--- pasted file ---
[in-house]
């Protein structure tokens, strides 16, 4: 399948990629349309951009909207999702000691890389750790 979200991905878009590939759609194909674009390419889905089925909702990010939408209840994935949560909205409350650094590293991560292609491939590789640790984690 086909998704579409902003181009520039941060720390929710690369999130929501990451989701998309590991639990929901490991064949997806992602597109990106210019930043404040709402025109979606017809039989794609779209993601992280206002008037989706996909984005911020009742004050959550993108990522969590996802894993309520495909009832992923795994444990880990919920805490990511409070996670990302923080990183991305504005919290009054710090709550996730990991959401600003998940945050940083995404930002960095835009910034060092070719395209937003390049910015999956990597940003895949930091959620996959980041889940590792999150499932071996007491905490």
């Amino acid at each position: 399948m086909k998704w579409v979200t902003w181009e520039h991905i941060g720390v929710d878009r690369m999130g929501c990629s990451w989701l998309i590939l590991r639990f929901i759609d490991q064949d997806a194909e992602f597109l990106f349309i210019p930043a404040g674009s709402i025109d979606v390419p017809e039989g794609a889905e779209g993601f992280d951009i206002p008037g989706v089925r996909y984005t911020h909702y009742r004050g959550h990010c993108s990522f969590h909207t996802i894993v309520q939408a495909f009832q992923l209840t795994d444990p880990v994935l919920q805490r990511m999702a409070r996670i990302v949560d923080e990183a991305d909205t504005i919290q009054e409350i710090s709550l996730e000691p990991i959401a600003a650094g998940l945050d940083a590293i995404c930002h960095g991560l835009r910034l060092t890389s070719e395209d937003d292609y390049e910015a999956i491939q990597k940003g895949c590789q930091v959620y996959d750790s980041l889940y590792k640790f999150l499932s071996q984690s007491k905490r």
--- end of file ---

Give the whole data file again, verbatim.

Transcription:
[in-house]
């Protein structure tokens, strides 16, 4: 399948990629349309951009909207999702000691890389750790 979200991905878009590939759609194909674009390419889905089925909702990010939408209840994935949560909205409350650094590293991560292609491939590789640790984690 086909998704579409902003181009520039941060720390929710690369999130929501990451989701998309590991639990929901490991064949997806992602597109990106210019930043404040709402025109979606017809039989794609779209993601992280206002008037989706996909984005911020009742004050959550993108990522969590996802894993309520495909009832992923795994444990880990919920805490990511409070996670990302923080990183991305504005919290009054710090709550996730990991959401600003998940945050940083995404930002960095835009910034060092070719395209937003390049910015999956990597940003895949930091959620996959980041889940590792999150499932071996007491905490």
């Amino acid at each position: 399948m086909k998704w579409v979200t902003w181009e520039h991905i941060g720390v929710d878009r690369m999130g929501c990629s990451w989701l998309i590939l590991r639990f929901i759609d490991q064949d997806a194909e992602f597109l990106f349309i210019p930043a404040g674009s709402i025109d979606v390419p017809e039989g794609a889905e779209g993601f992280d951009i206002p008037g989706v089925r996909y984005t911020h909702y009742r004050g959550h990010c993108s990522f969590h909207t996802i894993v309520q939408a495909f009832q992923l209840t795994d444990p880990v994935l919920q805490r990511m999702a409070r996670i990302v949560d923080e990183a991305d909205t504005i919290q009054e409350i710090s709550l996730e000691p990991i959401a600003a650094g998940l945050d940083a590293i995404c930002h960095g991560l835009r910034l060092t890389s070719e395209d937003d292609y390049e910015a999956i491939q990597k940003g895949c590789q930091v959620y996959d750790s980041l889940y590792k640790f999150l499932s071996q984690s007491k905490r």